Invenergy failed to disclose its pro-power plant astroturfing“…Invenergy has repeatedly failed to disclose essential information in this docket,” writes the attorneys representing the Town of Burrillville before the Energy Facilities Siting Board (EFSB) in a new motion. “Thus far, Invenergy has not been held responsible for withholding crucial information from the EFSB, the parties and the public. “This cannot be allowed to continue.” Attorneys Michael McElroy and
Published on November 7, 2017
By Steve Ahlquist
“…Invenergy has repeatedly failed to disclose essential information in this docket,” writes the attorneys representing the Town of Burrillville before the Energy Facilities Siting Board (EFSB) in a new motion. “Thus far, Invenergy has not been held responsible for withholding crucial information from the EFSB, the parties and the public.
“This cannot be allowed to continue.”
Attorneys Michael McElroy and William Dimitri submitted a scathing critique of Invenergy’s actions as a motion before the EFSB. At issue is Invenergy’s proposed $1 billion fracked gas and diesel oil burning power plant aimed at the pristine forests of northwest Rhode Island.
In the motion, the attorneys are asked that Invenergy’s power plant application “be dismissed or denied with prejudice,” adding, ‘The energy facility siting process is effective, and inspires trust in the public, only when it is open and transparent. Invenergy has time and again withheld material information necessary for the process to work, and continues to do so. These actions and inactions have eroded the public’s ability to trust in this process.”
There are two specific complaints against Invenergy addressed in the motion.
“First,” note Burrillville’s lawyers, “on November 1, 2017, Invenergy revealed that ISO-New England has barred Invenergy from participating in Forward Capacity Auction 12 (FCA-12). However, Invenergy withheld this information from the EFSB, the parties and the public until Invenergy’s consultants could present the ISO-New England disqualification from FCA-12 in the best light possible. And when Invenergy finally disclosed the fact of the disqualification, it failed to produce the important correspondence and other information from ISO-New England that is needed for the EFSB and the parties to accurately assess the deeply negative impacts of this disqualification on whether the proposed facility is needed at all.”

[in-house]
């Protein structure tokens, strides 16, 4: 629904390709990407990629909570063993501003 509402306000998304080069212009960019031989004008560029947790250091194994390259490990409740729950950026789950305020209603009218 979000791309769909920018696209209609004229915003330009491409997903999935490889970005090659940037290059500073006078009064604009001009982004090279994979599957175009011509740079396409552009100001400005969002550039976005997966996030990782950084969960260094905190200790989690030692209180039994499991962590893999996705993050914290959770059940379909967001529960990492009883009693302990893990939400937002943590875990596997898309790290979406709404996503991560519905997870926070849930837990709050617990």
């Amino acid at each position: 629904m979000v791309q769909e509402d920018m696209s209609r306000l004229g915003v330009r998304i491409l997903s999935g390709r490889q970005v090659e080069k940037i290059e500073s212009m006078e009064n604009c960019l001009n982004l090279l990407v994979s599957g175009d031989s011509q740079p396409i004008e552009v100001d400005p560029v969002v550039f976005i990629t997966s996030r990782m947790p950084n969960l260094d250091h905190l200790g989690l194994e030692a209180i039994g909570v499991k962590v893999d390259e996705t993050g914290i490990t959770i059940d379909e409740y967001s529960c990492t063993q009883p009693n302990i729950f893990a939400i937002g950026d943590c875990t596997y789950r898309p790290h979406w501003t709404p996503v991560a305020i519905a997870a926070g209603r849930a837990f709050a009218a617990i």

“Second… on November 3, 2017, Invenergy further withheld relevant information when it failed to disclose its funding of the public relations work being done on its behalf by a pro-CREC group called Rhode Islanders for Affordable Energy, and its related website, in its supplemental response to EFSB Data Request No. 1-3.”
The entire purpose of “Rhode Islanders for Affordable Energy” is to “educate Rhode Islanders about the issue of high energy costs and to advocate that state regulators approve the proposed Clear River Energy Center in Burrillville as the first step.”
The members of Invenergy’s advocacy group “appear to be primarily local unions and business associations,” say the lawyers for Burrillville, adding, “On June 9, 2017, EcoRI published an article describing a ‘new pro-power plant group’ and provided a link to the Rhode Islanders for Affordable Energy website in the article. Each page of the Rhode Islanders for Affordable Energy website states that the website is ‘Paid for by Clear River Energy Center, LLC.’”
Burrillville clearly asked Invenergy to submit and reveal all present and future plans regarding public outreach, including “copies of all materials circulated to individuals and media.” Invenergy failed to disclose the group and website they created purely as public outreach.
UPDATE 2017-11-14: Here’s Invenergy’s Objection
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